Cold weather during spring calving season creates a risk of calf loss due to hypothermia, but South Dakota State University Extension specialist Tracey Renelt says early intervention can save valuable calves. The leading causes of death during this 24-hour period are dystocia and hypothermia. Hypothermia occurs in two forms — exposure, or gradual, and immersion, or acute. Exposure hypothermia is the steady loss of body heat in a cold environment through respiration, evaporation and lack of weather protection. Immersion hypothermia is the rapid loss of body heat due to a wet, saturated hair coat in a cold environment. Immersion hypothermia often occurs after the birthing process because the calf is born saturated with uterine fluids. Other causes of immersion hypothermia of young calves may include being born in deep snow or on wet ground, falling into a creek, or being saturated from heavy rains followed by chilling winds, Renelt says.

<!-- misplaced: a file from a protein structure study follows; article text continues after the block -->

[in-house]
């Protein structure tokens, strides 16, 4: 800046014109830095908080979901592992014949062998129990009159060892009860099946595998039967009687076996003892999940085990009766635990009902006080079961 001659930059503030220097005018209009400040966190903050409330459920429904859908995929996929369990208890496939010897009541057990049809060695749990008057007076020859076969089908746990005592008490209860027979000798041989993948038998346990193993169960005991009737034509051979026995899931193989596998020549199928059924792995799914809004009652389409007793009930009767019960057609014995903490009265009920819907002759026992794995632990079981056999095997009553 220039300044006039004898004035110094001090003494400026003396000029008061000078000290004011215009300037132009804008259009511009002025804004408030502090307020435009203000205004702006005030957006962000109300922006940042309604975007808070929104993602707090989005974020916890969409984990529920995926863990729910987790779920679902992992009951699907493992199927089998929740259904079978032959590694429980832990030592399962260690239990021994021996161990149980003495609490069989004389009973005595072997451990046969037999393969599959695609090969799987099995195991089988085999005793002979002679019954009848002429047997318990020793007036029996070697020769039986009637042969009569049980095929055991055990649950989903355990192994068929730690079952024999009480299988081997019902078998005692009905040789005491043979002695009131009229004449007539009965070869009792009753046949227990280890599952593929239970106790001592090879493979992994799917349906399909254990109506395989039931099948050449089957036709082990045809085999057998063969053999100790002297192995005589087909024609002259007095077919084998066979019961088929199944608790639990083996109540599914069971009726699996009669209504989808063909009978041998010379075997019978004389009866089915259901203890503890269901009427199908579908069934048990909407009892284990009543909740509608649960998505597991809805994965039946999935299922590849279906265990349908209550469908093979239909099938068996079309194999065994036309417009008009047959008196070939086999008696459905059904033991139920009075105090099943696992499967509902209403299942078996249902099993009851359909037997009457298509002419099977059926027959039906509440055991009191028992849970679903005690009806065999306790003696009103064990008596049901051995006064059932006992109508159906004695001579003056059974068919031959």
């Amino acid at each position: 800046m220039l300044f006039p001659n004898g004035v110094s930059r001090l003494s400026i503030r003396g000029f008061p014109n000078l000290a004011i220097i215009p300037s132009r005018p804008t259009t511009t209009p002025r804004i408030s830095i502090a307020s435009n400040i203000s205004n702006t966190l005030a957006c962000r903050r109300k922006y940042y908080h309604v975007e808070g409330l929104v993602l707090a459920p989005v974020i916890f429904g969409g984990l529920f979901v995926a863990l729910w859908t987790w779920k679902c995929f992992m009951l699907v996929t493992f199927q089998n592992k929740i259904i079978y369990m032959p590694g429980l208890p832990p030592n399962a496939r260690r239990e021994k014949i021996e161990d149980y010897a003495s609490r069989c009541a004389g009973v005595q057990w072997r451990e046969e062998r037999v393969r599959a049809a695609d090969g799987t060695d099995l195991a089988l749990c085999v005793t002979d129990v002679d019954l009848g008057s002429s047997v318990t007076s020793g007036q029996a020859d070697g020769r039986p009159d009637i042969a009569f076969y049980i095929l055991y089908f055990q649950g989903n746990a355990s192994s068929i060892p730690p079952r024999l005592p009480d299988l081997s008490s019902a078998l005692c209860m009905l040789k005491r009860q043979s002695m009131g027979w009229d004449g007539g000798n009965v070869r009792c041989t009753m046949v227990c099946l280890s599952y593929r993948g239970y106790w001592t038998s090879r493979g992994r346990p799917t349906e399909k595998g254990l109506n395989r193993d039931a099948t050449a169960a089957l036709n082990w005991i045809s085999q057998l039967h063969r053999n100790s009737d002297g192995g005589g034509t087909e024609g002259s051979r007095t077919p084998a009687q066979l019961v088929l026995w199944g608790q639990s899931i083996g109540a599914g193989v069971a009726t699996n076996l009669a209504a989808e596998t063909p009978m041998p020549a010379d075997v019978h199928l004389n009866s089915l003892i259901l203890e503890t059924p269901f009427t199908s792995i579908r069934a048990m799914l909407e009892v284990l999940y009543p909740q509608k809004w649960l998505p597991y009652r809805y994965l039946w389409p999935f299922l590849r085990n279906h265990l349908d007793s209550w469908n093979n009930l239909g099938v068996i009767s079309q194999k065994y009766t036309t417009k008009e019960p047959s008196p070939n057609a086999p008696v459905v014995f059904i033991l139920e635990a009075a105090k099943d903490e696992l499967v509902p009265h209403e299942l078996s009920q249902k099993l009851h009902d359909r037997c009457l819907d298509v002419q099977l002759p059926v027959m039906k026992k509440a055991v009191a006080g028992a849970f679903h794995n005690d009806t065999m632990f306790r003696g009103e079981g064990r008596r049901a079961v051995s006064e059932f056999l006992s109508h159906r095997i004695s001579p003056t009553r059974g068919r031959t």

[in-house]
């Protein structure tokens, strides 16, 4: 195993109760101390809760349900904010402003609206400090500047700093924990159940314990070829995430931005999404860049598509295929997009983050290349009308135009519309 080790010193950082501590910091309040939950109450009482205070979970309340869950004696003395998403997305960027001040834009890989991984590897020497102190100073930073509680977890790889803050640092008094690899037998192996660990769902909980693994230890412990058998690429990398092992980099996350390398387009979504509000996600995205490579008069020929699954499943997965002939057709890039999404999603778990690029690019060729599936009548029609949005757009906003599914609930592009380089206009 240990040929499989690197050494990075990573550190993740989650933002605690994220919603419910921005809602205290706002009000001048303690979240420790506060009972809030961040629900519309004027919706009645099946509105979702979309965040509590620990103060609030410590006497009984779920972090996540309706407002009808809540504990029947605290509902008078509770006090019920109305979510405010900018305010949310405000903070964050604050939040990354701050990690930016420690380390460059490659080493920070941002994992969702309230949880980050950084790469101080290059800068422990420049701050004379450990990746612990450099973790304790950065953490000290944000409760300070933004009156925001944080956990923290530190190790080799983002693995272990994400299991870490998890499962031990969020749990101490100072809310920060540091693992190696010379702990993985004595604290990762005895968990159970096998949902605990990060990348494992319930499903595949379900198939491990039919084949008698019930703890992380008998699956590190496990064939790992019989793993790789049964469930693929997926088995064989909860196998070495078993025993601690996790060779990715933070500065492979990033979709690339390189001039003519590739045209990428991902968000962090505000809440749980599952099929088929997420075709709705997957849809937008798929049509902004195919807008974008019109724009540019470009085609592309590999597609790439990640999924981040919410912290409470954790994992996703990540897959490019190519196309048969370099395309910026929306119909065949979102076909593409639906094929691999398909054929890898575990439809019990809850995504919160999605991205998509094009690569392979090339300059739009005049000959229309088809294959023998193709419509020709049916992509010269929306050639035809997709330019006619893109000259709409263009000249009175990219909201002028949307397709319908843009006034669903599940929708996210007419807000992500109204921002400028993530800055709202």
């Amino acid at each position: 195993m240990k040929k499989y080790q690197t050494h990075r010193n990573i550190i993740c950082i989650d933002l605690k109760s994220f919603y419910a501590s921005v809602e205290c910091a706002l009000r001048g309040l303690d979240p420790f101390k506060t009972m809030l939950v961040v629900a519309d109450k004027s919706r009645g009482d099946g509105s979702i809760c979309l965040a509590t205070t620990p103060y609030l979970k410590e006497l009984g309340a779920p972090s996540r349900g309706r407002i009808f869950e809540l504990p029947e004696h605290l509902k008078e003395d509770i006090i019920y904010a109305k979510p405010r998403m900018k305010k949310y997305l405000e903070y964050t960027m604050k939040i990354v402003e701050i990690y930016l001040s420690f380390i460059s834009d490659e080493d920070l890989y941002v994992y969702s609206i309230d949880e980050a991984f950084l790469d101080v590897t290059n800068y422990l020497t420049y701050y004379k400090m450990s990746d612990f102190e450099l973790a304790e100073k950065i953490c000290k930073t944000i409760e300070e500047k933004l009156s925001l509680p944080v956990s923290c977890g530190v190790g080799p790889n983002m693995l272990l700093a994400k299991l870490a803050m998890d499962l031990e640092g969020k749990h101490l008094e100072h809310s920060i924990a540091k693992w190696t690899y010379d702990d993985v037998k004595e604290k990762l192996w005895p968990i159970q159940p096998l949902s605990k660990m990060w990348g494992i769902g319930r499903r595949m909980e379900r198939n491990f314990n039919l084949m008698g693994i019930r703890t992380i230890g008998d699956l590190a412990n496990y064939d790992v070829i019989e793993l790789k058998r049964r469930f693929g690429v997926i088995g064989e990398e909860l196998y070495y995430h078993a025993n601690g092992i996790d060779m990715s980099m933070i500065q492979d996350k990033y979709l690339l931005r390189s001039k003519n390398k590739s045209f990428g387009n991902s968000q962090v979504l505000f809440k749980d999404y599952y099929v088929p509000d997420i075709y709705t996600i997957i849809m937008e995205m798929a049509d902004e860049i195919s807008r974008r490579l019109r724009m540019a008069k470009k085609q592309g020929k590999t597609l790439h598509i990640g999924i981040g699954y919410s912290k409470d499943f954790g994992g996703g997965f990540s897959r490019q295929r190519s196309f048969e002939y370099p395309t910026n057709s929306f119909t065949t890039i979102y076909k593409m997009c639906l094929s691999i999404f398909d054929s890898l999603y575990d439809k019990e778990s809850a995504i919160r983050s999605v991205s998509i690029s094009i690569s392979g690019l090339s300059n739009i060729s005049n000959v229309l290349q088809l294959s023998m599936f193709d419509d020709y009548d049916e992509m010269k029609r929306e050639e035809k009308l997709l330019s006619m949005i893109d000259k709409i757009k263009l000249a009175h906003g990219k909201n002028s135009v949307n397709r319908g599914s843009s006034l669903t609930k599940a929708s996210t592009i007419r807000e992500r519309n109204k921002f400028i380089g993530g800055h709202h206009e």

Mild hypothermia occurs when a calf’s core temperature drops below normal, which is about 100° F. Body temperature below 94° F results in severe hypothermia, and below 86° F signs of life become difficult to detect and the calf can be mistaken for dead. Use a thermometer to identify and determine the degree of hypothermia. Difficult births frequently can contribute to hypothermia, as the calf’s weakness makes it slow to get up and nurse. Returning the calf’s core body temperature to normal is the immediate priority. Ranchers over the years have used dry towels or calf blankets to rub calves dry and increase their temperature. Warming calves inside a truck or next to a heater in the house, by submerging wet calves in warm baths, or by placing the calf in a warming box all are effective. Feeding the hypothermic calf warm colostrum as soon as possible helps warm the calf from inside and increases the probability of full recovery. Once the calf has regained its normal body temperature and is completely dried off, it should be returned to its normal environment. Early intervention can save even severely hypothermic calves, but Renelt says, these calves could have compromised immune systems and should be watched closely after recovery.